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New horizons attainable from Sang Ndong’s 2019 vision, patience is of the essence

Apr 15, 2016, 10:43 AM | Article By: John Mendy Sports Broadcaster West Coast Radio

Sang John Ndong’s mettle to take up the job as head coach for the Scorpions has instilled fresh belief into the national team and the local is one of the main grounds for optimism in the next two years to repair the damage that was worsened in recent years of our football’s defining moments.

Ndong’s personality may not be an essential characteristic to most but certainly a welcome one.

The former Gambian footballer is a charismatic man not afraid to express a forthright opinion and stands up for his beliefs, and having that presence can only help him in shouldering huge expectations with the national team.

With a lack of leadership on the pitch in recent engagements, Sang can at least stride into the Independence stadium with an air of authority.

His pedigree quite apart from Honorable Alagie Sillah as Gambia’s most educated, experienced coach and a lot more besides though may not be celebrated as the most successful manager, has the credible record to reckon with for the job in the current situation of our football.

He has experience of once a player, captain, coach, being in the circuit of coaching for quite a while and having long been watching the Scorpions in falter, bringing him back could be of great help to turning despair into hope for the Scorpions and as a serious force in Africa.

His reputation also means he has a better chance of being able to attract a better quality of player - something fans saw as one of the weaknesses of his predecessor.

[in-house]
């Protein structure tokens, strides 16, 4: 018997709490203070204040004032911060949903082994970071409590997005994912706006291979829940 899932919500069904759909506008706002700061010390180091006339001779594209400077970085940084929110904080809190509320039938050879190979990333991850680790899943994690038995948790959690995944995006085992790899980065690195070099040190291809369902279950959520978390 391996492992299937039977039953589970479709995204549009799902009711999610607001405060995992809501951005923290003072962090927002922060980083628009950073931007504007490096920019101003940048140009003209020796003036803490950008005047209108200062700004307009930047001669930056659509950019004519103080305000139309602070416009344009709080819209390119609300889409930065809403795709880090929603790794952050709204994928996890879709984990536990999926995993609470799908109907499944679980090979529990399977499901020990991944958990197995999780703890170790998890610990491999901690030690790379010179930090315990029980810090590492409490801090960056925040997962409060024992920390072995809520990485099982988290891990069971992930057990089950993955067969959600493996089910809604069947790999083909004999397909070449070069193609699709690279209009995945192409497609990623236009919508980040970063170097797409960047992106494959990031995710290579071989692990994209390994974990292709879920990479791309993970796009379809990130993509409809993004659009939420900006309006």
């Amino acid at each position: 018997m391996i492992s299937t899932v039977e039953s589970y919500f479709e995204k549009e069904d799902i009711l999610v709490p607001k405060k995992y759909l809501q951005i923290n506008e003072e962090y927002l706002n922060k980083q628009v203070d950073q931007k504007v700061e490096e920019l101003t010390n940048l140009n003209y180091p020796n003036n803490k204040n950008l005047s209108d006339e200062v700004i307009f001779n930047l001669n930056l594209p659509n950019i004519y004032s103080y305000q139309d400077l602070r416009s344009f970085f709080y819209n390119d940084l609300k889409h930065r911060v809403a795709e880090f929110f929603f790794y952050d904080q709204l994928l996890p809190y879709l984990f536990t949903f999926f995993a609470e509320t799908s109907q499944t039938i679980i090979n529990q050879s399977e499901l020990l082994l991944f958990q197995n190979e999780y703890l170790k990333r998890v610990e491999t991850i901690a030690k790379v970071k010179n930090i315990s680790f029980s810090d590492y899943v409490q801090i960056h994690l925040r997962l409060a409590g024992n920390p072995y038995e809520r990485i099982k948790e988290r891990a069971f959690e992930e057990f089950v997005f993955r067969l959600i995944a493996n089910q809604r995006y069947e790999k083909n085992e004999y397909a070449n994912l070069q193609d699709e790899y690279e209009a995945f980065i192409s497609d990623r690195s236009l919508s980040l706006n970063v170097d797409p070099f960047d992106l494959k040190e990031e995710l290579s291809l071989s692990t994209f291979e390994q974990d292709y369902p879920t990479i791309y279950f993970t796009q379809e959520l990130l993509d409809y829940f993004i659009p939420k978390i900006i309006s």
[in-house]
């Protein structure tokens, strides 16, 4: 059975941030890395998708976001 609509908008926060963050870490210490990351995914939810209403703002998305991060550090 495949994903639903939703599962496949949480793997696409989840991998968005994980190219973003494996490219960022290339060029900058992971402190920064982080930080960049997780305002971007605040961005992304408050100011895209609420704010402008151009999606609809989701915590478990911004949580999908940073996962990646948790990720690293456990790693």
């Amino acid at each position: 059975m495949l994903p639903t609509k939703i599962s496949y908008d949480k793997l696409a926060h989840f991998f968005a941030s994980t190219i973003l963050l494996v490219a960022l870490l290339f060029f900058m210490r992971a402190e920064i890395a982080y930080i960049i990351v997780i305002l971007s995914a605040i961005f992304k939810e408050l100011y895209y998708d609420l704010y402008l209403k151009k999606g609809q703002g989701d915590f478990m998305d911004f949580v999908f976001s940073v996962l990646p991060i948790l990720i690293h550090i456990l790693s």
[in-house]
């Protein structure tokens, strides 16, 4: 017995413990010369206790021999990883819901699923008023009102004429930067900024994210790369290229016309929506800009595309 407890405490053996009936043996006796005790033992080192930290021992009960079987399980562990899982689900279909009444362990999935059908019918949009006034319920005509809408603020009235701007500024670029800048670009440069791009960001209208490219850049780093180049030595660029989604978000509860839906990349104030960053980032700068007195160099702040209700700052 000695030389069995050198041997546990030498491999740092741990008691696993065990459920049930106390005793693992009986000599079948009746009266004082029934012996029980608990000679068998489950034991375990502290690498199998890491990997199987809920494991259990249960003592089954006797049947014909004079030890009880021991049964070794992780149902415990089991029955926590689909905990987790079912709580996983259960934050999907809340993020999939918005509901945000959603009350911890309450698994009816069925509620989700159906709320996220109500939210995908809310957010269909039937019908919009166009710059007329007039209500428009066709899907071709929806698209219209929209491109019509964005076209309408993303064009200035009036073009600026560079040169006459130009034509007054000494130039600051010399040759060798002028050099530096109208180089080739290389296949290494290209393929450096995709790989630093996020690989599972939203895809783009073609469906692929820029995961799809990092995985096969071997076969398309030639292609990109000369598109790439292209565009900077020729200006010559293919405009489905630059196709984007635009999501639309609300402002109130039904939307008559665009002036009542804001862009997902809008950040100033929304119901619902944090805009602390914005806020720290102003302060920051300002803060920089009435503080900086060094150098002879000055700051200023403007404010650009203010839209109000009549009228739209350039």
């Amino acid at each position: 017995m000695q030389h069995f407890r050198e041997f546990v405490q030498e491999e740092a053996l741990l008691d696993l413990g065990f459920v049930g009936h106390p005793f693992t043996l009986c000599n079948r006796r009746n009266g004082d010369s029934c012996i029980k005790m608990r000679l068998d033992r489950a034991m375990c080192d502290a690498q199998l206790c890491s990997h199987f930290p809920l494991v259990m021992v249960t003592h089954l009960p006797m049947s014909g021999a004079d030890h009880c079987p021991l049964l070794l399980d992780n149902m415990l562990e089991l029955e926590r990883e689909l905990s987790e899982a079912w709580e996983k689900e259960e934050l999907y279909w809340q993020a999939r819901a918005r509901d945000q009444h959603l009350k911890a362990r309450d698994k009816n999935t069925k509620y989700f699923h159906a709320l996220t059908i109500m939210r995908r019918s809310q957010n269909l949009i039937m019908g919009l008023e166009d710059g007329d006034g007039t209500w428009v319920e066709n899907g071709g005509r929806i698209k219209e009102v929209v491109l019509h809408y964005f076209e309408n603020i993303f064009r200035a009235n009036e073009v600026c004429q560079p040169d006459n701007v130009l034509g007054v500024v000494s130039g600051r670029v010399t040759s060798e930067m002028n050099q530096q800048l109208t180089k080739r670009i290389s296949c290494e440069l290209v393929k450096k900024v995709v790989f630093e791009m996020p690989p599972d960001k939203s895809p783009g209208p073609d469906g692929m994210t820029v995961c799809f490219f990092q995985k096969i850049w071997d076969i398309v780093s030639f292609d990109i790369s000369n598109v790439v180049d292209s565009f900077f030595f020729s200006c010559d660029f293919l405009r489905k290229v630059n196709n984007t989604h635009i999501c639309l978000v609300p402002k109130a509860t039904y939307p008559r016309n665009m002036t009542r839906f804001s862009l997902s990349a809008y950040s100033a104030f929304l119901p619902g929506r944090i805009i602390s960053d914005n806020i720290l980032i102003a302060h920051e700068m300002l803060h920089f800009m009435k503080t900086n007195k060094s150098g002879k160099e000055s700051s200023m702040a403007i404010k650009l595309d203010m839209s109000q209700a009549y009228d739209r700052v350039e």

In his recent call-back for Gambia’s current top player (Modou Barrow) from the English Barclays Premier league side (Swansea City) after the player’s fallout with Raul Savoy for failing to honour a World Cup qualifying tie with Namibia in September 2015, has pictured how The Gambia could line up amongst other football African nations in the coming years though Abdou Jammeh and Pa Modou Jagne’s expulsion from the squad that faced Mauritania in March 2016, may have sparked some growing concern by fans but his reasons in a press conference upon unveiling a 20-man squad list were genuine – ‘Abdou Jammeh (T Boy) was cautioned with two yellow cards in Durban against South Africa and at home against Cameroon, and therefore should serve his suspension.

While Pa Modou Jagne was part of his listed players but had to be dropped because he was involved in an accident during that weekend’s club football (from his own words) just four days before announcing his invited players’.

The return of Mustapha Carayol and Omar Jagne could be a glimmer of hope too for a nation that has been longing for admirable results in continental football ever since.

Gambia has over the years been in the doldrums of African football and has equally gone through a managerial switch, not even to mention a two-year ban imposed by CAF for age cheating in 2013.

Sang Ndong’s reappointment by GFF is one step in the right direction one might say to gradually end African football associations’ preference for white or foreign coaches; if maintained and given the necessary support throughout following an abysmal showing between June and September 2015 which led to Raoul Savoy’s axing - though the Swiss coach insisted he wasn’t sacked but resigned instead.